Turkey's plans to make adultery a crime could affect its chances of joining the European Union, EU enlargement commissioner Guenter Verheugen says.
Guenter Verheugen stressed the need for reforms during his visit
The bill, to be presented to parliament next week, may be seen as Islamic law entering Turkish law, he warned.
Prime Minister Recep Tayyip Erdogan, a devout Muslim, says the bill will help protect women from deception.
An EU report due out in October will assess Turkey's progress towards meeting EU membership criteria.
The adultery law is part of a package of sweeping changes to the penal code, which include the abolition of torture and the expansion of individual liberties. The changes are an effort to bring Turkey's legal code into line with European human rights legislation.
Mr Verheugen, who has spent the last few days touring Turkey, expressed his concerns in an interview with the Turkish Vatan newspaper.
"If Turkey tries to include crimes that are not in other countries' laws in its penal code, European Union countries could interpret this as Islamic law entering Turkish law,"
he told the paper.
He added that he was not "defending adultery", but said "Turkey should not give the
impression... that it is introducing Islamic elements into its legal system while engaged in a great project such as the EU".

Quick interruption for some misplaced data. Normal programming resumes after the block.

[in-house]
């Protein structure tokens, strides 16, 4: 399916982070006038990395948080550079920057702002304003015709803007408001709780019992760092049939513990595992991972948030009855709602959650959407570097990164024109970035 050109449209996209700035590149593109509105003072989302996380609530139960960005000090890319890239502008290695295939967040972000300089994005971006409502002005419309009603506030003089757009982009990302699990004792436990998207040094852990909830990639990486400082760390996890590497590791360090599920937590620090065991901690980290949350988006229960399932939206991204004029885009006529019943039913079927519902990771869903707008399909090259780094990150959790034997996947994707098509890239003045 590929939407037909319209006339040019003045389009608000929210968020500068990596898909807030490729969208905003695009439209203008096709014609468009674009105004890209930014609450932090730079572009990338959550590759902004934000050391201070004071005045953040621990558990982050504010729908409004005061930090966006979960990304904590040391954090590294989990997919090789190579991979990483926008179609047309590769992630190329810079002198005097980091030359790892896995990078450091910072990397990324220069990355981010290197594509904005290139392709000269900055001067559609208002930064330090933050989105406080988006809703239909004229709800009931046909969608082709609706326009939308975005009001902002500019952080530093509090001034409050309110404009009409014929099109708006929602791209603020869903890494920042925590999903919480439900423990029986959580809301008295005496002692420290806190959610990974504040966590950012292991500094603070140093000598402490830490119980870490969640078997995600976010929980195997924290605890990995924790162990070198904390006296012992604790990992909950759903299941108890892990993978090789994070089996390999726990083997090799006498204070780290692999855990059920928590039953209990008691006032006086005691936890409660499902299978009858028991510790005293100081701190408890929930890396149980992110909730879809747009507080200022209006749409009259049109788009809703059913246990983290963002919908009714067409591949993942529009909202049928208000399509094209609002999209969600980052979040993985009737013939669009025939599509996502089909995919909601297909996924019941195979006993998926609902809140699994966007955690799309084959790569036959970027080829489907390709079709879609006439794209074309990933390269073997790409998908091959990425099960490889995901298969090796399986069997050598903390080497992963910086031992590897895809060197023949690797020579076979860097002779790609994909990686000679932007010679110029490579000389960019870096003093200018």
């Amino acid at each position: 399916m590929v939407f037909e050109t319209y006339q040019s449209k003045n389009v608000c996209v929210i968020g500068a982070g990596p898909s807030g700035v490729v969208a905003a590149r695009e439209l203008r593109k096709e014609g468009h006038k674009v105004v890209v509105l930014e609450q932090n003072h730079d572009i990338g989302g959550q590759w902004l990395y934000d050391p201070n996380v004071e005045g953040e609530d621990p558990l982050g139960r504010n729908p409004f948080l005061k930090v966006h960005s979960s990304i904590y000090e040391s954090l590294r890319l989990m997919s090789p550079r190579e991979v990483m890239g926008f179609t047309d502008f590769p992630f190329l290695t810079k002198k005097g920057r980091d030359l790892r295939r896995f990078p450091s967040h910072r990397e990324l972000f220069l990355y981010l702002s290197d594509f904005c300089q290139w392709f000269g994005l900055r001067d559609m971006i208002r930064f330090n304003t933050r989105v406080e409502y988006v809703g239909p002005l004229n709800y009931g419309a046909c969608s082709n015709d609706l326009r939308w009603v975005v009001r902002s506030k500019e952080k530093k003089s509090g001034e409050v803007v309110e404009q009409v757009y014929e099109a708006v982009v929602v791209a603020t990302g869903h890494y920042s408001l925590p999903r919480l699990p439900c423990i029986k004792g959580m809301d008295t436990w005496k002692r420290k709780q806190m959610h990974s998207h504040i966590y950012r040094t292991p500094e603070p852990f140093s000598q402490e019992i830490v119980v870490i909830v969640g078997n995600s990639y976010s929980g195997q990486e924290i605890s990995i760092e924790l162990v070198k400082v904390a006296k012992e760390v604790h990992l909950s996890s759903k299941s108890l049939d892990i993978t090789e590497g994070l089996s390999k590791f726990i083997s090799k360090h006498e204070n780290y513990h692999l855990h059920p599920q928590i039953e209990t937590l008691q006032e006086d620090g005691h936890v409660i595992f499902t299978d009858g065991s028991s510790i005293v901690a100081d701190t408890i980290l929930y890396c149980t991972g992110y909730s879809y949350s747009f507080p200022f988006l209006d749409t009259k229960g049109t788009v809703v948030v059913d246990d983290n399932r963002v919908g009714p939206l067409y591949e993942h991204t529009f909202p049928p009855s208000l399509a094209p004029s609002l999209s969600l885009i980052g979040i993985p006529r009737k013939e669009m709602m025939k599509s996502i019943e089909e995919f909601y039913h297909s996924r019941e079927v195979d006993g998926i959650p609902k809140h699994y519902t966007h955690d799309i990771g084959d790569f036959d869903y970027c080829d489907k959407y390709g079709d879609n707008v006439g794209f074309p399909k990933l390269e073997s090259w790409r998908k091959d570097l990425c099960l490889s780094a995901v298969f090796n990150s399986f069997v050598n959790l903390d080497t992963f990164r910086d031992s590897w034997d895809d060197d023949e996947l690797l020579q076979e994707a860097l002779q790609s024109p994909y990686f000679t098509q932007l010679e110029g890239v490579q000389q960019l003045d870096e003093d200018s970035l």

Women's groups and liberal commentators have condemned the bill, saying it would be used against women and pushes the secular Muslim state closer to an Islamic legal model.
But the main opposition party says it will not challenge it, provided men face the same penalties as women.
The BBC's Virginia Gidley-Kitchin says adultery used to be illegal in Turkey until 1996, when the Constitutional Court struck the law down because it penalised women more than men.
Men were deemed to have been adulterous if they were involved in a long-term affair; but women could be charged if they were unfaithful only once.
Temel Karamollaoglu, a member of the Islamist Saadet party - which is more conservative than Mr Erdogan's governing AKP - says the law is necessary to protect the family and the society.
"At present adultery is accepted as a cause for divorce, and it is not accepted in society," he told the BBC. "The point is whether it should be punishable or not.
"We think that Turkey should join the EU, but not really accepting every detail in the moral value, not every aspect of European society at present. Countries may have different cultures. I accept European Union as a multi-cultural, multi-religious society."
Women's groups plan to demonstrate against the bill when it is presented to parliament on 14 September.
Canan Arin, of the Women's Rights Centre at the Istanbul Bar Association, says it is a violation of the constitution protecting individual's privacy.
"Everyone has the right to demand respect for his private and family life," she said.
Ms Arin fears the bill will work against women, as traditional women are reluctant to complain about their husbands.
"If they bring it, it will provoke honour killings more than ever," she said.
The BBC's Jonny Dymond in Istanbul says Mr Verheugen has given the impression of enjoying his visit but has stressed that it is the implementation of reforms that he is most interested in.
He stressed that the use of torture must be punished and he called for further cultural freedoms for Turkey's large Kurdish community.
According to our correspondent, it seems pretty clear from his more informal comments and demeanour that Mr Verheugen wants to give Turkey the kind of report which would boost its membership hopes.